Megan McManus argues it's time we re-examine classical music, and why it deserves a place "Bach" in the charts – no longer relegated to study playlists.
Shonda Rhimes’ latest regency romance series Bridgerton has certainly made waves in recent weeks. With its historicised Gossip Girl context, eye-catching costumes and raunchy sex scenes – the series has captured the attention of a nation very much in need of a heavy dose of escapism. Another surprisingly popular aspect of the Netflix drama has been the soundtrack. Whilst we can all agree that most period dramas and historical films do have reasonably decent accompanying music (need anyone be reminded of the 2007 Pride & Prejudice soundtrack? Or that of Downton Abbey?). Bridgerton’s musical production team really have pushed the boat out.
Whilst the classical string quartets so indicative of the period drama remain present, the Bridgerton soundtrack takes a refreshingly avant-garde approach. Instead of treading the well-worn path of using period music for a period production, the Bridgerton music team decided to infuse the soundtrack with recognisable present-day songs. The soundtrack comprises several modern classics, such as Ariana Grande’s thank u next, Taylor Swift’s Wildest Dreams and Maroon 5’s Girls Like You. These familiar and well-beloved 21st-century tunes are given a 19th-century twist throughout, and judging by public response, this style of music is something we would like to see more of.
When Bridgerton was first released at Christmas, my Instagram stories were predictably flooded with appreciation for the Duke, as well as the romance between him and Daphne. More surprisingly, I noticed that appreciation of the soundtrack was almost as present as the love for the characters and story itself. Several of my friends posted the classic screenshot of the Spotify app with a song proudly showcased, but, instead of their usual musical choices, it was the Bridgerton soundtrack they chose to plaster across their social media story updates. Whilst I haven’t gone quite this far (yet), I must admit that I have given all of the songs a listen through at least a couple of times now, and this is a bandwagon that I am most definitely jumping on to.
Although classical music might typically be associated with the older generations and Spotify’s seemingly never-ending selection of "study music" playlists, it looks like the classical music revival is really heating up thanks to the release of Bridgerton and its popular reception. And this is a revival in which it seems that the youth of today will be very much involved. Indeed, one of the first suggestions on YouTube when typing in "modern songs" is "modern songs turned into classical music". A simple search for this yields hundreds of results, with playlists like "Orchestral Covers – Pop Songs" abounding. These works are not merely the limited domain of a few enthusiasts, however. A video titled "Black Eyed Peas – My Humps (feat. Mozart)" currently has over 1.5m views on YouTube – impressive viewing statistics by anyone’s standards. I am also happy to report that on YouTube there is also a WAP Cardi B/Mozart Remix – the modern listener is truly spoilt for choice.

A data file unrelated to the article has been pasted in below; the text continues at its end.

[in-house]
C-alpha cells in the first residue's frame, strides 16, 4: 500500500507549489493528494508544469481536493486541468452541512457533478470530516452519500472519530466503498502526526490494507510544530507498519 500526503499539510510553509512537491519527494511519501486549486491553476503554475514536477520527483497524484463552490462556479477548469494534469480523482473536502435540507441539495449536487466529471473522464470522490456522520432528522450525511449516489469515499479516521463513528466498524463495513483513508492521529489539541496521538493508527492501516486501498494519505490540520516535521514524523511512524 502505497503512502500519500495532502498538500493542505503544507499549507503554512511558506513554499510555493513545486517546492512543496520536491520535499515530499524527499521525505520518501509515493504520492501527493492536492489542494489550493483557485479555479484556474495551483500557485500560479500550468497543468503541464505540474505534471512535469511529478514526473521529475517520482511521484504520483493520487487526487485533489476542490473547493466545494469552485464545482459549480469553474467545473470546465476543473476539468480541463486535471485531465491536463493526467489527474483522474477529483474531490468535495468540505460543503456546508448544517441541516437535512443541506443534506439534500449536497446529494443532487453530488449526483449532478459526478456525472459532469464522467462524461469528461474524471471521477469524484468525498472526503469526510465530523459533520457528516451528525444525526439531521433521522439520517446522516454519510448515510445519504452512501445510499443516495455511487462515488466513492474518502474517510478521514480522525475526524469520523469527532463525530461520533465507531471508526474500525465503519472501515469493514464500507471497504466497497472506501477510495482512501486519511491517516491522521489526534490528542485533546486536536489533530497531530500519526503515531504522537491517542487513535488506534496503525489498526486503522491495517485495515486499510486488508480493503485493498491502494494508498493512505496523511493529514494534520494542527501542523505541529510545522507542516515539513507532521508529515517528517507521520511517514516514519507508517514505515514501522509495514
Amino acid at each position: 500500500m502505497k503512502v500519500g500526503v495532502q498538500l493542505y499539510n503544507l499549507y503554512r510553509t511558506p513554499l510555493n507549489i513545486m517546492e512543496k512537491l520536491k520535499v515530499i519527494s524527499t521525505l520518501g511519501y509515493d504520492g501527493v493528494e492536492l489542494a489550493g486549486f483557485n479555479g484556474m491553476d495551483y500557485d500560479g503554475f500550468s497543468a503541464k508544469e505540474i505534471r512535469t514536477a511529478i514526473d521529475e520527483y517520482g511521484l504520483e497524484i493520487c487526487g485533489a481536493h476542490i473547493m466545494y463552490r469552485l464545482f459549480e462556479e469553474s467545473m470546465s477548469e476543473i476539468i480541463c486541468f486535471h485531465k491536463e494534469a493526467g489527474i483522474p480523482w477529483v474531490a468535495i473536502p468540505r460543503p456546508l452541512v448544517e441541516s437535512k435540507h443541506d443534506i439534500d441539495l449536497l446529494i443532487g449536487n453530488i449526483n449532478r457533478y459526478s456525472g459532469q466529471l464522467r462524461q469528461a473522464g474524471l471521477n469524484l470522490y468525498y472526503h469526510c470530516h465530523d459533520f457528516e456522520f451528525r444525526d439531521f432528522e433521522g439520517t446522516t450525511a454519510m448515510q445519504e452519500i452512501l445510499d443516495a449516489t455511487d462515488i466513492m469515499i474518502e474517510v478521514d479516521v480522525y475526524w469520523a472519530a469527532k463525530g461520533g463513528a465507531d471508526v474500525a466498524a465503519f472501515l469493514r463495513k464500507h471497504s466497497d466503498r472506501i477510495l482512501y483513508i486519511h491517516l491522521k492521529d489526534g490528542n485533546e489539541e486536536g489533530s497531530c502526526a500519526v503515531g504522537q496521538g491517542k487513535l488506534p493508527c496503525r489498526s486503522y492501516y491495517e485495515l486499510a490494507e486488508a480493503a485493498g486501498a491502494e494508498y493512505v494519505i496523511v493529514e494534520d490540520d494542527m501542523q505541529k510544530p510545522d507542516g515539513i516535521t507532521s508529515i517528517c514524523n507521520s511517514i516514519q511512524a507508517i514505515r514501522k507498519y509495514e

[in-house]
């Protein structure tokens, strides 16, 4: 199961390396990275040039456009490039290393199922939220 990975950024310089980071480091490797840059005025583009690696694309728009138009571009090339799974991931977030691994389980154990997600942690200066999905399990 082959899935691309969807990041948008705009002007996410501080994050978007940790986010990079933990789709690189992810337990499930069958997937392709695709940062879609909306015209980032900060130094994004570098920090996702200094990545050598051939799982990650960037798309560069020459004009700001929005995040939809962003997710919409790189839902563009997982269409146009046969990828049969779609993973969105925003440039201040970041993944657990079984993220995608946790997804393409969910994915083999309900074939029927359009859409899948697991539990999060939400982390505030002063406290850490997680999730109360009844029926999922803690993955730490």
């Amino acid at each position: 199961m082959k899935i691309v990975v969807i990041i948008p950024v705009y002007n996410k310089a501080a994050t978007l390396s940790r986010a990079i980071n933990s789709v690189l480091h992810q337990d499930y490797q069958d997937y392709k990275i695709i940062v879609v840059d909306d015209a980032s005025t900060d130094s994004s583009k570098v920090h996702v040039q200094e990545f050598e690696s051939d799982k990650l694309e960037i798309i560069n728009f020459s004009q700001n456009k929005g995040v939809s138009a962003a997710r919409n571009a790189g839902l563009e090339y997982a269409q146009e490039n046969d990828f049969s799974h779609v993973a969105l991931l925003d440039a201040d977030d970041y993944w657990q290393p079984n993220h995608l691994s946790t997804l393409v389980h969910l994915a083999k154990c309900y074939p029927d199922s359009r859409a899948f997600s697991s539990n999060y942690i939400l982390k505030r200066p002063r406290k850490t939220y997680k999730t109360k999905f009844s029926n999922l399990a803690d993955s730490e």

Many of the modern classical artists becoming so popular at the minute are young people in their 20s and 30s. It seems that, by and large, the classical genre is opening itself to a wider audience, with many new listeners coming from more youthful age groups. And why shouldn’t this be the case? Whilst the mixing of musical genres is nothing new, throughout history, it has yielded frankly brilliant results. Whether we’re listening to indie rock, country blues, or reggaeton, it is clearly evident that people of all ages love mixed-genre music.
Modern-classical music bridges not only genre but arguably centuries. Periods of history are fused together masterfully within the genre. The blending of a 200-year-old tune with a two-year-old one, creating something interesting and enjoyable to listen to, most certainly constitutes a form of artistry. Increasingly, and quite rightly, classical music is being appreciated in and of itself within a modern context, by modern people. Rather than being confined to a specific genre of historical cinema, perhaps more familiar to our parents and grandparents than to us, such music is now arguably breaking from within these confines and being appreciated in its own right. Listened to, not only within the context of a series or studying, but as a standalone, enjoyable activity. In a climate of Covid-19, anxiety and stress, the increase in production and enjoyment of an enriching, up-and-coming musical genre is definitely something to be celebrated.
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